Pointed Tip Rock Hammers can also be called prospectors or rock picks. According to Thought Co., it is the most used geological hammer.

The hammerhead breaks or trims smaller rocks and works with light chisels, whereas the pick end scraps or breaks away unwanted sediment.

Bad for:

The pointed-tip rock hammer struggles to deal with larger or tougher rocks. If you are dealing with large, dense rocks that are higher on the Mohs scale, this is not the hammer for you.

You can check my pick for a pointed-tip rock hammer here (Amazon link).

The Crack Hammer

Good for:

While pointed-tip rock hammers and chisel-edged rock hammers are similar, the crack hammer looks vastly different from the two and is used like a geologist sledgehammer.

Thought Co. states that crack hammers are typically larger and can be blunt on both sides or have one pick-end side. You should use a crack hammer if you are looking to break tough, hard-to-break rock, and it is best used in metamorphic geologic work.

They weigh more than other rock hammers, are not good at chipping or prying, and should be used with eyewear as they typically send rock shatters flying during use.

Bad for:

Crack hammers are not good for delicate rockhounding work. Pick a different hammer on our list if you work with fossils or delicate materials.

The crack hammer can also struggle with rocks lower on the Mohs scale that will absorb the blows of the hammer without breaking, and the crack hammer doesn’t have the chisel end to scrape away the dust.

You can check my pick for the crack hammer here (Amazon link).

Hybrid Hammer

Good for:

The final type of common rock hammer is the hybrid hammer. The hybrid hammers have different, specialized uses and are typically not made specifically to break apart rock.

An example of a hybrid hammer could be a welding or chipping hammer with an almost axe-like side and a pick side, or a geological pick with a shovel-like side and a pick side.

Bad for:

Hybrid hammers are usually categorized into specific niches, so make sure the hybrid hammers you are buying is suitable to the rock you are working with.

If you buy a hybrid hammer built for working with softer rock, it will struggle to deal with tougher rocks.

You can check my pick for the hybrid hammer here (Amazon link).

TIP: Cutting rocks with a hammer can be challenging sometimes. That’s why I’ve written a step-by-step guide on how to do it properly. Feel free to read it here:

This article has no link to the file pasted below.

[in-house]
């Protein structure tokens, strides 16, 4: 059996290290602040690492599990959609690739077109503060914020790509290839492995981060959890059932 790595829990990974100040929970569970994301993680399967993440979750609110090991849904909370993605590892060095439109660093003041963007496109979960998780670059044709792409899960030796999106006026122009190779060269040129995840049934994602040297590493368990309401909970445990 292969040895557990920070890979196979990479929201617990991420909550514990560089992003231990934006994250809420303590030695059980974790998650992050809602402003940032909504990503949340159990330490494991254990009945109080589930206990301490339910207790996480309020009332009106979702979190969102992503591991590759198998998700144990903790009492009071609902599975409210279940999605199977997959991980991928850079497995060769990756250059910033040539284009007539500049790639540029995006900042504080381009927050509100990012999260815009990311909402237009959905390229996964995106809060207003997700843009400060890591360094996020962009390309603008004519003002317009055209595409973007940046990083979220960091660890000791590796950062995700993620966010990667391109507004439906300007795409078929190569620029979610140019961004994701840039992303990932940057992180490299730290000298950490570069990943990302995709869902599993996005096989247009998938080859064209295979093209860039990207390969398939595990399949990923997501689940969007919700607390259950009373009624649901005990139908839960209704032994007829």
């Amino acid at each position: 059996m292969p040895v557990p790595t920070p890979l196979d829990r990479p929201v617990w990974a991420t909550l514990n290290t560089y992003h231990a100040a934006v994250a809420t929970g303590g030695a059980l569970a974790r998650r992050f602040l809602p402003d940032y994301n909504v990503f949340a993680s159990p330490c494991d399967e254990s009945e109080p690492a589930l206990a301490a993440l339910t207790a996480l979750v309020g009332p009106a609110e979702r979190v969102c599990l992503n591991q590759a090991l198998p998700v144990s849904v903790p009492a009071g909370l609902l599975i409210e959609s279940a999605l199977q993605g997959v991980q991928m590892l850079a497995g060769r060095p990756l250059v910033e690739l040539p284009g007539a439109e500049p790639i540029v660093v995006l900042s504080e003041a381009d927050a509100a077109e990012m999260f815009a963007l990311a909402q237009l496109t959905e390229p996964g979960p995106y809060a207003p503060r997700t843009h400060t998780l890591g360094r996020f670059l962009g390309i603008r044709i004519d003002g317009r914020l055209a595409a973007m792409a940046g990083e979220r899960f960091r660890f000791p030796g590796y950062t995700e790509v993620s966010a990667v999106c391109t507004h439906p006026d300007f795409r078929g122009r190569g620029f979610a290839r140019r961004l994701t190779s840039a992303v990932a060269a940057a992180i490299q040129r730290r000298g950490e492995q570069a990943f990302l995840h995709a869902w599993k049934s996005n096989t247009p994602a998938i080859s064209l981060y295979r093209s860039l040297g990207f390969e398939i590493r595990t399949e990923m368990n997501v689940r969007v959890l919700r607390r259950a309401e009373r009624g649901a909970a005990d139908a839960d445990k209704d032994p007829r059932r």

Step-by-Step: How to Cut Rocks with Hammer and Chisel

What is a Brick Hammer?

Masons and bricklayers use a brick hammer to help cut or shape brick and stone. These hammers are used for different materials, such as stone, tile, brick-and-mortar, or paving.

They are designed to be versatile and durable and are a must-have for almost any construction or house project where stone or brick is involved. The head is typically made of a single piece of forged metal. 

Unlike a regular hammer, brick hammers aren’t used for lining up a nail and driving it home.

You use the blunt side of the hammer to break up larger pieces of brick or stone or just to crush whatever material you are using into a finer grit. This site can also be used to drive stakes and chisels. 

The chisel end of the brick hammer is used when more finesse is required, such as chipping away small pieces of material or smoothing the material. You can also use it to split apart bricks or rocks connected by mortar to preserve them for future use. 

For rockhounding, brick hammers can be useful to keep around because they are built to deal with man-made material or tough, igneous rock.

If you are performing geological work around any man-made structures, either ancient ruins or modern construction, a brick hammer is a great tool to combat those tough, man-made materials.

You can check my pick for the hybrid hammer here (Amazon link).

TIP: Do you know what other tools you can use to cut rocks? Check out the best tools for cutting rocks in the article below:
What Can I Use to Cut Rocks? These 5 Tools are the Best!

What Other Types of Hammers Can You Use for Rockhounding?